The Jakarta Post
A recent Manpower Ministry circular on holiday bonuses (THR) may violate workers’ rights as it gives grounds for businesses to defer bonus payments, critics have said.
Airlangga University labor expert Hadi Subhan said the new policy, which was designed to assist companies struggling financially as a result of the COVID-19 outbreak, might instead encourage "stowaways": businesses that were fully capable of paying the THR but chose not to.
“Employers already have strong [bargaining power in negotiations] without the circular. With the circular, workers will now be increasingly oppressed,” he said on Thursday, calling on businesses to be transparent about their financial situations.
The ministerial circular issued on May 6 stipulated that companies could pay the THR in installments or delay the bonuses for an agreed period of time if they were unable to pay them. The company would need to be transparent about its financial condition and hold employer-employee dialogues to reach an agreement, which would then be reported to local manpower agencies, the circular said.
However, Hadi said the circular contradicted a 2015 Government Regulation on wages and a 2016 Manpower Ministry Regulation on holiday bonuses, neither of which made any allowances for delays or non-payments of the THR.
The regulations instead require businesses to pay bonuses equal to one month of each worker’s salary seven days before certain religious holidays – Idul Fitri in this case. Failure to meet the deadline, according to the previous regulations, will result in a penalty of 5 percent of the total THR payment on top of the compulsory bonus.
2020 holiday bonuses delayed? (JP/Made Anthony Iswara)
Confederation of Indonesian Trade Unions (KSPI) president Said Iqbal objected to the new policy, saying that the option to defer should only be given to small and medium enterprises.
He said the two prevailing regulations required all employers to pay holiday bonuses to employees who had worked at the company for more than one year without any prior negotiation. Employees who had been on the payroll for less than one year had a right to receive bonuses prorated to the length of their employment.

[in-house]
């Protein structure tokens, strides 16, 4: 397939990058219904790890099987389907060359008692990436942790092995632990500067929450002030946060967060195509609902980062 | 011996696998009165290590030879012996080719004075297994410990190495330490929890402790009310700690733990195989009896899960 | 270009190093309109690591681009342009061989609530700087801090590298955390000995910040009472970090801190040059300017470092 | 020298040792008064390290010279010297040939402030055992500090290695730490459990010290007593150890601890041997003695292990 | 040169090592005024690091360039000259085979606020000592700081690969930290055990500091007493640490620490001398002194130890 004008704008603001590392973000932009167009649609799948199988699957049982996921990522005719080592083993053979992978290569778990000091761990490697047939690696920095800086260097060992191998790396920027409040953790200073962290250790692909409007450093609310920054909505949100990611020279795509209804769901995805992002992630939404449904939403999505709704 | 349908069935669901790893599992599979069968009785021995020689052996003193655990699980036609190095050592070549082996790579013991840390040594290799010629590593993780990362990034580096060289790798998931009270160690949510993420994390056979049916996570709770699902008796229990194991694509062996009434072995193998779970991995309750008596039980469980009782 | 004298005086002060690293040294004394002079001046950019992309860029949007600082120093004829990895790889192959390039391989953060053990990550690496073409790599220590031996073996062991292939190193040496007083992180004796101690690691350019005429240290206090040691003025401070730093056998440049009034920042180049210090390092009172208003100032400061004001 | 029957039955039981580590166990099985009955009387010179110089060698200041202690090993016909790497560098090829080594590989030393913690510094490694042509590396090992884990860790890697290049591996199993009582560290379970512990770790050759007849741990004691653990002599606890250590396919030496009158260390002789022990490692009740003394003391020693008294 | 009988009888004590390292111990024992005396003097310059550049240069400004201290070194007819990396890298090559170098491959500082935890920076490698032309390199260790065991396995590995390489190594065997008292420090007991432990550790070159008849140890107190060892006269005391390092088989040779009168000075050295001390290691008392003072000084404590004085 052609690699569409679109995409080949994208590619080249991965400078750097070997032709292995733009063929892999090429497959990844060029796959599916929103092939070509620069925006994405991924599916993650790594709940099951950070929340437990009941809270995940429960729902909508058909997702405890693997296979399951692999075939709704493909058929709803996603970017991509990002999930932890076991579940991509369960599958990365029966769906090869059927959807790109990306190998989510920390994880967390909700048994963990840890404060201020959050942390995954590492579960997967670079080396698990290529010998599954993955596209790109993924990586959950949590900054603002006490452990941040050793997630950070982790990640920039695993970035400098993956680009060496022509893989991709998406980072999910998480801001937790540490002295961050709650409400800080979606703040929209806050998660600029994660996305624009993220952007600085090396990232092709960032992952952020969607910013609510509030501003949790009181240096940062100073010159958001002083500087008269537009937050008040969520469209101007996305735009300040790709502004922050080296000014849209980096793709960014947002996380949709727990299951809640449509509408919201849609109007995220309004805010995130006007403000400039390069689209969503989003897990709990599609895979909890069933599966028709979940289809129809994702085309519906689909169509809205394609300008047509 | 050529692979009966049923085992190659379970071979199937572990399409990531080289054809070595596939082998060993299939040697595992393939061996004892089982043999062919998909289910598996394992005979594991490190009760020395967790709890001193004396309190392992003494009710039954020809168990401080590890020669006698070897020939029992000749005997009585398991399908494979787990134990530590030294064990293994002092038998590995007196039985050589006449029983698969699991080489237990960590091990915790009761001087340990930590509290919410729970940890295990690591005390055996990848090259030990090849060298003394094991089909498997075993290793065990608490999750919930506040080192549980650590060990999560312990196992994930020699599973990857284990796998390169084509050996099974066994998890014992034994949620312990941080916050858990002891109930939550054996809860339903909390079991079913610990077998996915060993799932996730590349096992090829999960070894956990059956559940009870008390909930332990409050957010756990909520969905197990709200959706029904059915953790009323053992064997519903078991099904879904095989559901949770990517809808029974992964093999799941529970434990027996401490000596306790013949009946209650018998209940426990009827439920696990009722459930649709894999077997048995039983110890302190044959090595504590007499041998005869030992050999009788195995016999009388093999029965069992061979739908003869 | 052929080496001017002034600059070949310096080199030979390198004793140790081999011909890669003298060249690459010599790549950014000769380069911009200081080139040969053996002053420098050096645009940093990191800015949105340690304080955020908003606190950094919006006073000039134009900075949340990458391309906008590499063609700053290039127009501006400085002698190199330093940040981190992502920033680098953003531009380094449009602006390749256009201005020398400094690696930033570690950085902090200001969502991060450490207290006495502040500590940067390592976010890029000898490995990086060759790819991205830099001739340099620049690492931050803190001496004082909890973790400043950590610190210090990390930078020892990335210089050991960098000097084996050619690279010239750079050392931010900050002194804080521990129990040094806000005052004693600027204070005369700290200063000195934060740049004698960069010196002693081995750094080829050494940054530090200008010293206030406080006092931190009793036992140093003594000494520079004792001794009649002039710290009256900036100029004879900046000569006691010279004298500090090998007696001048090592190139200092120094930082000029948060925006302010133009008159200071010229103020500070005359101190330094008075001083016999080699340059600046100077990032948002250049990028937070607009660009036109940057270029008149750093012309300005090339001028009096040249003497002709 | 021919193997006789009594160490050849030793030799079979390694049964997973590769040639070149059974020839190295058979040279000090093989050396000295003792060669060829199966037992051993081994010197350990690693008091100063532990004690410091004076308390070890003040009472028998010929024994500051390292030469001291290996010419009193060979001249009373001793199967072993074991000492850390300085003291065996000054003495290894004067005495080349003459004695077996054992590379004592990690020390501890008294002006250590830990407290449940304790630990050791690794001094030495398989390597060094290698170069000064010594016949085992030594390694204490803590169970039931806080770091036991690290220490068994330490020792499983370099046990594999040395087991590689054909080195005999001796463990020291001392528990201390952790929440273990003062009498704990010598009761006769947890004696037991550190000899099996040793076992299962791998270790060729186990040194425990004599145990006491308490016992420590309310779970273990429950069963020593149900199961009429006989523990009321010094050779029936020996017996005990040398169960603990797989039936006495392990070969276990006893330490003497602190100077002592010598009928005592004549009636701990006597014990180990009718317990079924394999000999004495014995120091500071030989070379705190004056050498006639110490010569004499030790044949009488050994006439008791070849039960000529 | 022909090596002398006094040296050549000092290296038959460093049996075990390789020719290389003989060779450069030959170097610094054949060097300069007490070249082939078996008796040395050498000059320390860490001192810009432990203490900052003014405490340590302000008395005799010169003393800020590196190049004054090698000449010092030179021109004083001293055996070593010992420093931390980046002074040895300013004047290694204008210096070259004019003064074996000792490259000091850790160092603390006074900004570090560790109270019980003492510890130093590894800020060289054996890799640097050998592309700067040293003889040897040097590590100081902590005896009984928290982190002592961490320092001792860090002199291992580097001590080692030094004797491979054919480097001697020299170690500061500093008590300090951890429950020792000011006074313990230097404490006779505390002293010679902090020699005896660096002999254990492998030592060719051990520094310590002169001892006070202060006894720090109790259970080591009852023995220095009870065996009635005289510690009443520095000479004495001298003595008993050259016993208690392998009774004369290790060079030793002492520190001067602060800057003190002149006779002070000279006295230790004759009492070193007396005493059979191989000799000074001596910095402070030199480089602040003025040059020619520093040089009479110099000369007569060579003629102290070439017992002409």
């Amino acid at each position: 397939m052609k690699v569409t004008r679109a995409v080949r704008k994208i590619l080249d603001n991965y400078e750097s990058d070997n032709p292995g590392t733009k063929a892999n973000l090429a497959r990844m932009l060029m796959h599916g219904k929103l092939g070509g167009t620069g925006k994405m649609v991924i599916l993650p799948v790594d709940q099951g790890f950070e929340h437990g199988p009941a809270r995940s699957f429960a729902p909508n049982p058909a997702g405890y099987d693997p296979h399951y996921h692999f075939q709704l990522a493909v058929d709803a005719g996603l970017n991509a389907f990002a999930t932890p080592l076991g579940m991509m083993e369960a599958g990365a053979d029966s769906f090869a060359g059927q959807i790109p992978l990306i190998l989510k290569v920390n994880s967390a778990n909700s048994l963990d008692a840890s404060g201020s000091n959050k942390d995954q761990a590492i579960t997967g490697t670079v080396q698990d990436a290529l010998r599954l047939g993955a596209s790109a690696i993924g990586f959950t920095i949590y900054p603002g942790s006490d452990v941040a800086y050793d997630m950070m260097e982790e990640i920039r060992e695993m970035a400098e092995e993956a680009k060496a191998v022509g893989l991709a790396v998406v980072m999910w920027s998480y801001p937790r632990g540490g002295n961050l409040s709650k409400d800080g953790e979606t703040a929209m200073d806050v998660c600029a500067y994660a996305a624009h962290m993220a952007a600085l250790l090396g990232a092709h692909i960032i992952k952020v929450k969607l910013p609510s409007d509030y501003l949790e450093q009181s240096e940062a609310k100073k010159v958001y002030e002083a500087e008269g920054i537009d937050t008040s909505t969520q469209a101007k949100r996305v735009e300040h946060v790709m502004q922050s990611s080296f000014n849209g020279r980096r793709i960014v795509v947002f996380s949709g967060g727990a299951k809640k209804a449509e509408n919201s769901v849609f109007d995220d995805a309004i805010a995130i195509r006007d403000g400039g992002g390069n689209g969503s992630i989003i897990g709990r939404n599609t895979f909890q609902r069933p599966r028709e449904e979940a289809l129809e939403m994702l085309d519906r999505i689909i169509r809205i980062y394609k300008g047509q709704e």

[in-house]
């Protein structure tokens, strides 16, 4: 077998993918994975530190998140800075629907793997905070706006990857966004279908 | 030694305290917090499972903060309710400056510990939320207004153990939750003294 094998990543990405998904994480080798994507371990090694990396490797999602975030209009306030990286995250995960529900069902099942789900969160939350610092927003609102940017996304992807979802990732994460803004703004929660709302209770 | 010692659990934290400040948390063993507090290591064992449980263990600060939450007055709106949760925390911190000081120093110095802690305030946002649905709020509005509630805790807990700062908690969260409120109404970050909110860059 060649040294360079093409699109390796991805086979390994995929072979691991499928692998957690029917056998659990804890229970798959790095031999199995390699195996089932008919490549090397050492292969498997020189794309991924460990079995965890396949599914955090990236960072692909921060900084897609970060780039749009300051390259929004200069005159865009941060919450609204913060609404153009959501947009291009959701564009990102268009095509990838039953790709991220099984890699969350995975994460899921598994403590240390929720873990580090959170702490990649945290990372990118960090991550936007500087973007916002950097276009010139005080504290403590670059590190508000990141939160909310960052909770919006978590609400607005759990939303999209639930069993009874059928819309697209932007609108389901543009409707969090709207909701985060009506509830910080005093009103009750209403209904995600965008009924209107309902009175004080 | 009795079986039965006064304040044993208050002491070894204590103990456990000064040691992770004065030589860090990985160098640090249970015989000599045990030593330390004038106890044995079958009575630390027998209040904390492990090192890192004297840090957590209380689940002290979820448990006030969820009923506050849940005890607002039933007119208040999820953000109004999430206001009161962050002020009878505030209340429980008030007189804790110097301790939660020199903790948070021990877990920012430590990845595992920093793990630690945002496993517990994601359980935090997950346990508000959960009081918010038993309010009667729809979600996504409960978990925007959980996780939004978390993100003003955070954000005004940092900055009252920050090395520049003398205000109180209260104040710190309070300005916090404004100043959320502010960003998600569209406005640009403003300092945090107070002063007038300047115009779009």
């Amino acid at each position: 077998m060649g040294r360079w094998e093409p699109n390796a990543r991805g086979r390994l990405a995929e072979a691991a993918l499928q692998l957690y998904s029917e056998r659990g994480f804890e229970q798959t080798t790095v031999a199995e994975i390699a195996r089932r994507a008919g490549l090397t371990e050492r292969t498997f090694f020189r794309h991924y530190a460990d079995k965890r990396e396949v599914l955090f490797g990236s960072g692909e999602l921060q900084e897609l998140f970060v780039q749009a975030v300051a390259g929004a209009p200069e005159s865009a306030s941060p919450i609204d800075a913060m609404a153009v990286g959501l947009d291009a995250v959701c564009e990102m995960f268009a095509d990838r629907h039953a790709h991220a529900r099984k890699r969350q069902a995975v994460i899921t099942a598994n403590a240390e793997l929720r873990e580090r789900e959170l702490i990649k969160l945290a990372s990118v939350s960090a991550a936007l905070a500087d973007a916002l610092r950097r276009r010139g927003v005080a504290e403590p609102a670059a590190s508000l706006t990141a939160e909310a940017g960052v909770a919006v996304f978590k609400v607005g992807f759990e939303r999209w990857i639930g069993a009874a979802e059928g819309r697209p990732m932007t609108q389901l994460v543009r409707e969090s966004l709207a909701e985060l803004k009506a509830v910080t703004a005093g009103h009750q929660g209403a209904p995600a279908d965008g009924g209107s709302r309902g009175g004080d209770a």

The group has brought the circular to the Jakarta State Administrative Court (PTUN) and will set up help desks in 30 provinces where workers will be able to report unfair compensation by their employers. The group has also urged workers and employers to disregard the circular, except in cases where companies can demonstrate losses over the past and current year.
“We must reject the ministry’s circular. Employers must provide 100 percent of their employees’ holiday bonuses. Providing less than full holiday compensation or releasing the funds in installments is simply out of the question,” Said Iqbal said in a statement on Thursday.
Indonesian Employers Association (APINDO) deputy chairman for labor affairs Bob Azam denied that employers would exploit the policies outlined in the circular to avoid paying bonuses. Bob said the late fees would deter companies from delaying THR payments. He said the majority of companies would pay the bonus and only a small number would misuse the policy.
He welcomed the ministry’s new regulation despite the fact that it was slightly different from what his organization had proposed in April. APINDO suggested that the THR should be deferred until December.
The contradictions between the circular and prevailing regulations, he said, were because the previous policies were not made for “emergency situations”, and thus new guidelines were needed. He said the deferral would allow companies to pay expenses, such as wages, electricity and taxes, to stay in operation during the pandemic.
“The conditions in each company are different, so it is more optimal to leave the matter in an employee-employer settlement. Do not let other parties act as if they know the company better than the ones inside it,” he said.
Although she did not directly mention the circular, Manpower Minister Ida Fauziah told the media on Friday that THR negotiations should still be settled between employers and workers in line with new policies.
“[The key is] to look for a collective solution between employers and workers to overcome this THR payment,” Ida said. “[...] Employers must transparently disclose their financial performance.”
Last month, the Industry Ministry discussed the possibility of providing soft loans to enable businesses to pay Idul Fitri holiday bonuses because companies were withholding or cutting bonuses, citing the COVID-19 downturn.
Industry Minister Agus Gumiwang Kartasasmita told kompas.com on Thursday that the soft loan proposal seemed impossible to achieve. He declined to give further details.